When it comes to materials use, we’re not purists. If based on a lifecycle analysis we believe that a material will save more pollution and toxic emissions through the life of a building than was required to make it, we will consider using it. For example, many people are surprised to find that we use petroleum based foams in our buildings, both under an earthen or concrete floor and, on some projects, in the roof. We feel these are sensible choices given our present options and the urgency of our need to reduce carbon emissions. Still, when it comes to interior materials, we draw the line. If we are to guarantee excellent indoor air quality, only truly can be used for all surfaces exposed to indoor air.
It would seem reasonable to assume that this strategy is already common practice in the modern world of building. That would be a potentially dangerous mistake. Many commercial paints and finishes, trim materials, and even furniture and baby clothes (not to mention foods!) contain substances known to be toxic to humans. Our strategy is to start with local wood, stone, and earth for interior assemblies. We then utilize either site-made earthen plasters and paints or natural finishes manufactured by Earthpaint, an incredible non-toxic sustainable finish manufacturer located in our area. Here’s a blurb from their website:
Our biodegradable green finishes contain non-toxic, native ingredients derived from plants, vegetables, trees, minerals and elements. Nearly all of these components are gathered locally (within a day’s drive of Asheville, NC). We do not use anything that gets shipped in from overseas.
In an industry dominated by an overuse of dangerous petrochemicals, Earthpaint instead practices only responsible, limited use of these materials and has proven that there are better, kinder alternatives. We do not use any toxic petrochemical solvents. We do not use any mineral spirits, naphtha, toluene, xylene, formaldehyde or benzene. At present, 30% of our containers are recycled. Our goal is to use 100% recycled containers within 2 years. more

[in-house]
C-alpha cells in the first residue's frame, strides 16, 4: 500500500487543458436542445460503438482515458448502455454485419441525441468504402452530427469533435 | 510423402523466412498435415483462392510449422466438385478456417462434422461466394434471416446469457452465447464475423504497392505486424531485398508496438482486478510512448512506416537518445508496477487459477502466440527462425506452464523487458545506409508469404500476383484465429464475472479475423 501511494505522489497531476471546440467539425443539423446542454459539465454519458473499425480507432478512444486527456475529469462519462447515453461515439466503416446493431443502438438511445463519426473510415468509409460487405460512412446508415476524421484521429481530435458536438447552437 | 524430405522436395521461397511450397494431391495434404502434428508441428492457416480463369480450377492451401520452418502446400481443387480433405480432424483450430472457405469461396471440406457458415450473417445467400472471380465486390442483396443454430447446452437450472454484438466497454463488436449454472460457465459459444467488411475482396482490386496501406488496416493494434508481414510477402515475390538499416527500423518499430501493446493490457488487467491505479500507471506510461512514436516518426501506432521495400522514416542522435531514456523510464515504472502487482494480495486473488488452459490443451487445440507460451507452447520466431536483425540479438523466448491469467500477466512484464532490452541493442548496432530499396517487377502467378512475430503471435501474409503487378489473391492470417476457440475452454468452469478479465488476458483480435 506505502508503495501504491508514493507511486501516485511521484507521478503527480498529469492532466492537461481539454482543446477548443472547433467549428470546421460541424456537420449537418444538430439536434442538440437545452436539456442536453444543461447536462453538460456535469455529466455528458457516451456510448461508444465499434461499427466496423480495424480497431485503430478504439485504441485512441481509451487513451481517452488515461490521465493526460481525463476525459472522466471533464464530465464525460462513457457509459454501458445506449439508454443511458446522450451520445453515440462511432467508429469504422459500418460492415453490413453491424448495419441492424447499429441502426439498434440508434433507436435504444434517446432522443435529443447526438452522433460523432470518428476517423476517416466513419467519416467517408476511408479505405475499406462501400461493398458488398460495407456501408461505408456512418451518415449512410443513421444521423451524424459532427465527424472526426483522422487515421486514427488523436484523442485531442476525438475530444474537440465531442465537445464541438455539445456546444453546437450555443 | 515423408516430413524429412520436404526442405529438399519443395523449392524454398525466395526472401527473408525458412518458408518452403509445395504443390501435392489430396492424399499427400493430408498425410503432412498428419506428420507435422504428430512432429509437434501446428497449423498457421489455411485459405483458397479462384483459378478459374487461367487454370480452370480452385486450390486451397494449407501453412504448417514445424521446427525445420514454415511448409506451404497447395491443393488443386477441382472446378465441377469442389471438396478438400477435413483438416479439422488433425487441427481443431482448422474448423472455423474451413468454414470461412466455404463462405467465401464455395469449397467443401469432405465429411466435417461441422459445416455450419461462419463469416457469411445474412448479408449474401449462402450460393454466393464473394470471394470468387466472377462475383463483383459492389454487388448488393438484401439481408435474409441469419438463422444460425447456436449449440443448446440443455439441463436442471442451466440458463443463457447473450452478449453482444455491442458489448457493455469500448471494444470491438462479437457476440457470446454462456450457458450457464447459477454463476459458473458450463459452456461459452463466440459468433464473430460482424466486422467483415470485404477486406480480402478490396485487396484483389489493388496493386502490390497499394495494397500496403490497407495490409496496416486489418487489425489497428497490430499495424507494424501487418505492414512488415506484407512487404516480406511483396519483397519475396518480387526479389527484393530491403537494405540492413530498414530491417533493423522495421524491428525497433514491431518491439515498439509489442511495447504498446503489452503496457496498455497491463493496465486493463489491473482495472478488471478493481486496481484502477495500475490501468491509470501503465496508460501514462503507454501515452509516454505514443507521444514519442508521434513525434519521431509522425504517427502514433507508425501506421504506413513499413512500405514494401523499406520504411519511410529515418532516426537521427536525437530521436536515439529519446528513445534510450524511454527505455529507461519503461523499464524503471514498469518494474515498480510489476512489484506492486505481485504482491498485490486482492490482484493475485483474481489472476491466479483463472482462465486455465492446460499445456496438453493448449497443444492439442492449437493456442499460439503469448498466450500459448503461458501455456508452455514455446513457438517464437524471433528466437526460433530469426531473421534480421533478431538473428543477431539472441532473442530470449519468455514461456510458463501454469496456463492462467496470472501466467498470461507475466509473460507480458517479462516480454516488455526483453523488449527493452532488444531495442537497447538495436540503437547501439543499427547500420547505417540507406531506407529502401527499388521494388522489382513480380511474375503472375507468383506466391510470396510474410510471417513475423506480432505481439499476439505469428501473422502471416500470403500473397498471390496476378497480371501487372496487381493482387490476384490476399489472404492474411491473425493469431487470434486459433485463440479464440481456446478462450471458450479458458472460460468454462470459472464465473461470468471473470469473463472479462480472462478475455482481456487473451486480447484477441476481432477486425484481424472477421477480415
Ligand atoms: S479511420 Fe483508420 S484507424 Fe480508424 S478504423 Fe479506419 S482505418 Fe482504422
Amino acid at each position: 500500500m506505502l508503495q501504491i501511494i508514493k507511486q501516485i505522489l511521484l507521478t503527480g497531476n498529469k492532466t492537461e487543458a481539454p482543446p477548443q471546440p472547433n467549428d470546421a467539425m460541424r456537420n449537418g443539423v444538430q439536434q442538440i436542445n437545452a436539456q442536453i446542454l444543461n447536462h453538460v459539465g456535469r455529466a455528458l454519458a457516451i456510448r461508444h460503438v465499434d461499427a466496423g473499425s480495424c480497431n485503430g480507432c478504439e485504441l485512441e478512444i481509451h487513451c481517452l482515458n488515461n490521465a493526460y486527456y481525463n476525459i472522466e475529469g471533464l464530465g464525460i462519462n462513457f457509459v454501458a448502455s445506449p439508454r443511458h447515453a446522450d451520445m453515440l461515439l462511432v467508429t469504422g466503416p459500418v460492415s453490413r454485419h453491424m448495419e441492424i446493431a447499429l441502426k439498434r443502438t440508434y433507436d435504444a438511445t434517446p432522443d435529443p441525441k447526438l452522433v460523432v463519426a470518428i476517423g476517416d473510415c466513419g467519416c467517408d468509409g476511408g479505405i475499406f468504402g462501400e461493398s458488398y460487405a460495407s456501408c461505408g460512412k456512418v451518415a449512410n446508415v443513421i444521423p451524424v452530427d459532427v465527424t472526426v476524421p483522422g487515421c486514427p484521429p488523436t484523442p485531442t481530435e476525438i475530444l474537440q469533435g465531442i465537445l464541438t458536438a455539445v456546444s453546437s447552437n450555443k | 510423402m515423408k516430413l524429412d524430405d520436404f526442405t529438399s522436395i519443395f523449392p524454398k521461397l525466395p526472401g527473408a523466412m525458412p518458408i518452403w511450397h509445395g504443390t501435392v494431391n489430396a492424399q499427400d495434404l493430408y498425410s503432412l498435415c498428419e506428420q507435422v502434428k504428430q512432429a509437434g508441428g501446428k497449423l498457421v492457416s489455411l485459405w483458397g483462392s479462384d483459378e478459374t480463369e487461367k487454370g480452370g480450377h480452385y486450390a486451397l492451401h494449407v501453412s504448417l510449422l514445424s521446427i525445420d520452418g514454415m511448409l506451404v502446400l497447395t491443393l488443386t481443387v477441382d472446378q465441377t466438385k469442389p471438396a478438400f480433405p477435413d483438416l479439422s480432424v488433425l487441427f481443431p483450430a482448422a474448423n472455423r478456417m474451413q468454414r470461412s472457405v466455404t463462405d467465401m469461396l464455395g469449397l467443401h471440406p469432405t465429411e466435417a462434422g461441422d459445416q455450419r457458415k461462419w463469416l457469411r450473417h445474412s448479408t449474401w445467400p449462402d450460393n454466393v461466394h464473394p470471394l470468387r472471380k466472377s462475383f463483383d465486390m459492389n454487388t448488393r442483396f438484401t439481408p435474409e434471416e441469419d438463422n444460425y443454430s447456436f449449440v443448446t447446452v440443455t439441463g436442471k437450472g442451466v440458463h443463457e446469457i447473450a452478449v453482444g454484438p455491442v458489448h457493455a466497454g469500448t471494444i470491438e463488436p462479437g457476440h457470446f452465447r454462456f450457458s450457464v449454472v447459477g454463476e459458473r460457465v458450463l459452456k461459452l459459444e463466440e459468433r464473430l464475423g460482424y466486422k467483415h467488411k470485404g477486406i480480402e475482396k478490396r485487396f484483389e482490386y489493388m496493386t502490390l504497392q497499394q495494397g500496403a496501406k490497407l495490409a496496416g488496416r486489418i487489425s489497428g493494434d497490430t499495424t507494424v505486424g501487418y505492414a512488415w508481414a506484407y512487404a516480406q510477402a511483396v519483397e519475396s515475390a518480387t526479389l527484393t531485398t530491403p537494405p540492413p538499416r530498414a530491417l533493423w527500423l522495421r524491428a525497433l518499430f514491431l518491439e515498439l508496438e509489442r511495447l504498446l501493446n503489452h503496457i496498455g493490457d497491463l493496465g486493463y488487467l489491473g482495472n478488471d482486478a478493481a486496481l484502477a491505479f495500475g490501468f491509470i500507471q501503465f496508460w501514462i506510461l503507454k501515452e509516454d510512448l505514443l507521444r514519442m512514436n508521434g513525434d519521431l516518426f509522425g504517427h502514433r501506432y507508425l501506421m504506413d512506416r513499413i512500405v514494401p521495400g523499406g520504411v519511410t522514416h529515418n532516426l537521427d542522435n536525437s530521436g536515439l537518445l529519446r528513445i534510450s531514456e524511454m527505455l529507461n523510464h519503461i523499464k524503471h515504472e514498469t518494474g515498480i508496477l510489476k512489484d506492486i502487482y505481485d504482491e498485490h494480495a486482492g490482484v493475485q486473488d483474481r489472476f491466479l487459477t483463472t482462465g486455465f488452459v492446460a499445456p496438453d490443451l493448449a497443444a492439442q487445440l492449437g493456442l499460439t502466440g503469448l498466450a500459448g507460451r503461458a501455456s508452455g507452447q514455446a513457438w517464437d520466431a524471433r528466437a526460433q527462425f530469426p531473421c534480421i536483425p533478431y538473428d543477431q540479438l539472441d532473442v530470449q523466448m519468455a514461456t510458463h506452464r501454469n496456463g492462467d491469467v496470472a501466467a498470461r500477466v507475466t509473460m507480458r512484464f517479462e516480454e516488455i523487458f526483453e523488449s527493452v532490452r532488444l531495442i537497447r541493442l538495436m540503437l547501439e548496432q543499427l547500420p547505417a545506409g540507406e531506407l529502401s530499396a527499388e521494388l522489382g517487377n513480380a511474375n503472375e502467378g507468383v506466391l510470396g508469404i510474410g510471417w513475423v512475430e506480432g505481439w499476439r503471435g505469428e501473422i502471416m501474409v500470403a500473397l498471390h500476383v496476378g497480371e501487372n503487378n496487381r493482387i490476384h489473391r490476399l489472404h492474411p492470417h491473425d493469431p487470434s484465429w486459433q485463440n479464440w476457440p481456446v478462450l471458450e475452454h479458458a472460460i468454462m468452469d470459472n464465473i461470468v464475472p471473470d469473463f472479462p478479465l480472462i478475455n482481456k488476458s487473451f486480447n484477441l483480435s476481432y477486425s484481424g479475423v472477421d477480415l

Ultimately, you can’t have good indoor air without good outdoor air. There are many flavors of air pollution. Most of them originate with the act of combustion, basically the act of burning. Combustion not only consumes natural resources, but releases polluting particulates and CO2, the main culprit in our present global climate change woes. We burn fuels to manufacture pretty much everything, from concrete, lime, and steel to the plastic packaging on your organic lettuce. Burning is also the source of energy for most of our electricity production. Of course, our cars and trucks are propelled by the “internal combustion engine”…more burning. The Nauhaus approach reduces combustion and therefore helps clean the air in the following ways:
- The conventional approach to heating, cooling, and electrifying our homes is combustion based. For most of us, a light or TV at home is made possible by a coal-fired smoke stack. The Nauhaus passively reduces energy use, and therefore associated polluting combustion, by 70 – 90% over the norm. With the addition of renewable energy systems, a Nauhaus can be combustion neutral, or even combustion negative if it produces more power than it uses.
- Cutting energy use during the life of the building is a huge step, but what about the energy required to make the materials we use. The sum of the energy used to harvest, process, and transport a material to the building site is called “embodied energy”. The Nauhaus system focuses as much as possible on site-harvested, local, and natural materials because they cause the least pollution and resource depletion in their manufacture. Examples of each are:
- Site-harvested. Compressed earth blocks and earth plasters
- Local. Rough milled timber and trim materials, stone, and finishes from Earthpaint
- Natural. Straw, purchased earth materials, cellulosic products (recycled newspaper insulation, Tradical® Hemcrete®.